While an emphasis on food safety culture has always been important for customer confidence, the need is greater than ever due to the COVID-19 pandemic.

Most people are eager to get back to some semblance of “business as usual,” but they also know that is going to look different now and for the foreseeable future. Restaurants and grocery stores need to understand this hesitancy and work diligently and publicly to meet it. That means communicating new food safety policies, including updated protocols for employees.

One survey found that in even in opened regions, less than one-quarter of consumers said they’d eaten at a restaurant. Unsurprisingly, more than half said that better hygiene protocol was what they most wanted to see before visiting a restaurant.

Another survey found that nearly 20% of shoppers had shifted to a new grocery store during the crisis. While some attributed the defection to a lack of provisions, others mentioned they preferred a store they perceived as cleaner or safer.

Make no mistake that customers are voting with their dollars: According to the Edelman Trust Barometer Special Report: Brand Trust and the Coronavirus Pandemic, 71% of respondents said they would lose trust in a brand that they perceive putting profit over people.

Updated and improved checklists for cleaning and sanitation, as well as employee hygiene, are one key vehicle that companies can adopt to help promote a more robust food safety culture. By considering a mobile auditing app, [Link to new benefits post] you can centralize reporting, providing more visibility into the results of a renewed focus on food safety culture, along with a way to make it more consistent from store to store and employee to employee. Increased monitoring and reporting capabilities also allow you to refocus training and reward teams, as well as communicate results to suppliers and customers to inspire their confidence.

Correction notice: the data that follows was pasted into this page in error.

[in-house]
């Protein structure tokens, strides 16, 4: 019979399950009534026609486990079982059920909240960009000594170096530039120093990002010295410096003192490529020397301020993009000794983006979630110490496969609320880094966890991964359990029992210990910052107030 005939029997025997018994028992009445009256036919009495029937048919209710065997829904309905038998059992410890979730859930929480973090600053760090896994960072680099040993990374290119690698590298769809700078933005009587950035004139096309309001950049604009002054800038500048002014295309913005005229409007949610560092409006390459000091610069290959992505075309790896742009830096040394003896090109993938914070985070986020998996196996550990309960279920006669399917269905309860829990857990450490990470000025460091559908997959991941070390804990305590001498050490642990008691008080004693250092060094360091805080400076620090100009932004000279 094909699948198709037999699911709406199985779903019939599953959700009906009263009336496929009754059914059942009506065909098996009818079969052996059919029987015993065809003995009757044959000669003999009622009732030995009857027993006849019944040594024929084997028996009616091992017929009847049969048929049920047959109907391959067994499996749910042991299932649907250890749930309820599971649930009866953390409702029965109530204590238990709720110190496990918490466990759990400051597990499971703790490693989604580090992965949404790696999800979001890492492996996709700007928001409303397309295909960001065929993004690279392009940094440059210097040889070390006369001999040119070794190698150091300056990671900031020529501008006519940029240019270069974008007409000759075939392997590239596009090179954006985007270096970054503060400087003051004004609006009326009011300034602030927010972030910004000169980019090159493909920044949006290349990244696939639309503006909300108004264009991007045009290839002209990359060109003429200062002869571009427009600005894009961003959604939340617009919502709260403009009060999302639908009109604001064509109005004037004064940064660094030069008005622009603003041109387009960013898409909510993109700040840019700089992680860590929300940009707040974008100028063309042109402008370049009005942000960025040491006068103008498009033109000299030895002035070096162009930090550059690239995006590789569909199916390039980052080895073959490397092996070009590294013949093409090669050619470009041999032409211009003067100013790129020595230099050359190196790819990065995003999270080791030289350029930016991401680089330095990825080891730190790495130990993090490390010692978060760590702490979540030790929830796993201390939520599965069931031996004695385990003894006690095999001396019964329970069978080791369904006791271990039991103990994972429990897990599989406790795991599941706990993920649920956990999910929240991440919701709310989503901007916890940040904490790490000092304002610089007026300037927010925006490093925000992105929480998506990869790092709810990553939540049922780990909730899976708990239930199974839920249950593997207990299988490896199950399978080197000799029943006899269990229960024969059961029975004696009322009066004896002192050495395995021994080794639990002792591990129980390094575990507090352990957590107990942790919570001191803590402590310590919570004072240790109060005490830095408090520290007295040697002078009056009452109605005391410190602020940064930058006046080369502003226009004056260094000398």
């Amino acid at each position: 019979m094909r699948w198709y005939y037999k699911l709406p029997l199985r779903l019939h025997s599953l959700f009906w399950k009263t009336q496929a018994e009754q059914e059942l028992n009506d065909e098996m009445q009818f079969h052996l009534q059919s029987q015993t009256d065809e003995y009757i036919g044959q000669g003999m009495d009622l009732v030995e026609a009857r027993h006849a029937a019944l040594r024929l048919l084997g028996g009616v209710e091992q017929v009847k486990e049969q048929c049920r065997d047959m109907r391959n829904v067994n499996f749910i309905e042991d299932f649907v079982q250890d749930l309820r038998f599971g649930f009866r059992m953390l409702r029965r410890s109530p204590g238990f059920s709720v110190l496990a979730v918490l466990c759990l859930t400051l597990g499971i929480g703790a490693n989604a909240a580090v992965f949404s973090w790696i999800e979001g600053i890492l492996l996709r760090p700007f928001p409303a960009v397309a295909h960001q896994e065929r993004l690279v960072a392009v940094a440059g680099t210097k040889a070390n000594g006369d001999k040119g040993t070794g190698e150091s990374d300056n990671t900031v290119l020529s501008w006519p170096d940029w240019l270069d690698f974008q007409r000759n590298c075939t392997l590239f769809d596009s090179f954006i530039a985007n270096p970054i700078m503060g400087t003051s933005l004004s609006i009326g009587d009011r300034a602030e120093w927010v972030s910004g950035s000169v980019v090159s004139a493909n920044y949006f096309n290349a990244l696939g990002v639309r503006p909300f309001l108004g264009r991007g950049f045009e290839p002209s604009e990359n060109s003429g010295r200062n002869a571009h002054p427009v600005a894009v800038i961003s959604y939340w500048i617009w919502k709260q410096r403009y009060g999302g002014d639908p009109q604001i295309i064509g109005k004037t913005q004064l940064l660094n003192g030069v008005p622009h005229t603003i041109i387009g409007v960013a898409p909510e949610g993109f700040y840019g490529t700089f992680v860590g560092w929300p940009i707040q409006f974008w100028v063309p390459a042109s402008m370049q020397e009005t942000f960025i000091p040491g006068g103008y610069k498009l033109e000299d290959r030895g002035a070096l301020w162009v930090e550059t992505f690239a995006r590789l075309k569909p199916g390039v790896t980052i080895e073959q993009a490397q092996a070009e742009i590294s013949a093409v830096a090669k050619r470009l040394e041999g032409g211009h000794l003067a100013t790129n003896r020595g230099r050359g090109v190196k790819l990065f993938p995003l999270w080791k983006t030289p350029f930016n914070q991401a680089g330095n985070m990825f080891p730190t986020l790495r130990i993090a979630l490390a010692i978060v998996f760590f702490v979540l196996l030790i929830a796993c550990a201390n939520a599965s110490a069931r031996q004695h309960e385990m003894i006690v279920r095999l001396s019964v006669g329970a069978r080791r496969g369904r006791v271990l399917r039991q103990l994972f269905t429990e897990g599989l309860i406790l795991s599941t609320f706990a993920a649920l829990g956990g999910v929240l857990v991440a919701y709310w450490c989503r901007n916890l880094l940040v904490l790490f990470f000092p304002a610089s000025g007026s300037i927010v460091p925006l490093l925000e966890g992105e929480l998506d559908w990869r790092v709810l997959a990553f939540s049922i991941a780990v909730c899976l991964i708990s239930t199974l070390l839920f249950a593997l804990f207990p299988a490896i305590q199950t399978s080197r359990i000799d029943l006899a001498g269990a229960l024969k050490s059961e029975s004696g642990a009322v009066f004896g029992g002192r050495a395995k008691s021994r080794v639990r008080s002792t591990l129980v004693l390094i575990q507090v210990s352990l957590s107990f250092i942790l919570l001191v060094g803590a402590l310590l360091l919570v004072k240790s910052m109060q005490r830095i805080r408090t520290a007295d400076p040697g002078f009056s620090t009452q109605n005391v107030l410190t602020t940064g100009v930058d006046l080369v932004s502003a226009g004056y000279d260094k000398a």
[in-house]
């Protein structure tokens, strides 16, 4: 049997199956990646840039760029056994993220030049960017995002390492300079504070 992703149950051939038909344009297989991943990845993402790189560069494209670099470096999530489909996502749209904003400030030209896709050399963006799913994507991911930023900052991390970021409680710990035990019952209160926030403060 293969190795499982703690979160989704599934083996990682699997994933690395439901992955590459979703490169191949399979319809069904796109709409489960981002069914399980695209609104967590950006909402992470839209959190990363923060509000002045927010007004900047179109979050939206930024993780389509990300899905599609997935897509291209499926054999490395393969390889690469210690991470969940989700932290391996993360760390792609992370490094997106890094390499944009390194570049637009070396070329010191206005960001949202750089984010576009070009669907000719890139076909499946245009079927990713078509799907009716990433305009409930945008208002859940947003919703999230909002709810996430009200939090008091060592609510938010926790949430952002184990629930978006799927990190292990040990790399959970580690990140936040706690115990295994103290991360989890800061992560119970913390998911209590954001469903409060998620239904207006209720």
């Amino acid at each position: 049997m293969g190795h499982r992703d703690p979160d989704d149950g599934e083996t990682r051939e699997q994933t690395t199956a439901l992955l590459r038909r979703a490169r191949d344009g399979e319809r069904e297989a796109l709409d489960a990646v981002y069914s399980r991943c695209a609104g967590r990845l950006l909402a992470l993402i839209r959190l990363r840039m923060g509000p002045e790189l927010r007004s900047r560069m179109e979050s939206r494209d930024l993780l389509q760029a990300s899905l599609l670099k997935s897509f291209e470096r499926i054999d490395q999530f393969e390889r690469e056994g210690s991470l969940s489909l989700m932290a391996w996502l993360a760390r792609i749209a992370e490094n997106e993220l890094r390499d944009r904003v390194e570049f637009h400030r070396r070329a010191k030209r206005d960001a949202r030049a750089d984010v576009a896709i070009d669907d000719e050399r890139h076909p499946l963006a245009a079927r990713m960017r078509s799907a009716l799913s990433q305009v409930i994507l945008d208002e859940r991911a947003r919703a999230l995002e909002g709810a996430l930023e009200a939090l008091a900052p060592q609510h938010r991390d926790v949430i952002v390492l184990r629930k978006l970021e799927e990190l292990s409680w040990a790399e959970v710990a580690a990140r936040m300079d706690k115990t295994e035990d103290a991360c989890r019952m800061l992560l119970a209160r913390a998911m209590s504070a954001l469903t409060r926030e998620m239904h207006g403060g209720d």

Benefits of Food Safety Culture as the Foundation of a Post-COVID-19 Recovery

As we look ahead to the future, there’s one thing on everyone’s mind: stabilizing their businesses. Fortunately, a renewed focus on food safety culture is one solid strategy to help you build the consumer confidence that will once again bring them to your establishment. If you’re ready to implement or strengthen the food safety culture at your grocery store, convenience store, or restaurant, remember that employees are your first line of defense, so prioritize an employee-first approach to food safety.

Want to know more about how you can use technology to quickly implement food safety culture and company standards at the store level? Visit our COVID-19 solutions page.

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Navigate Company-Wide Food Safety with a Compliance & Risk Expert

Navigate Company-Wide Food Safety with a Compliance & Risk Expert

If you’re building, refining, or strengthening internal food safety and risk mitigation strategies, join Walt Murray, a food safety and risk expert at PinPoint Services, Dean Wiltse, CEO and RizePoint, for the live webinar: “Fast Casual: Trends, Challenges & Best Practices for Compliance Managers,” hosted by Food Safety Tech on March 26, 2020.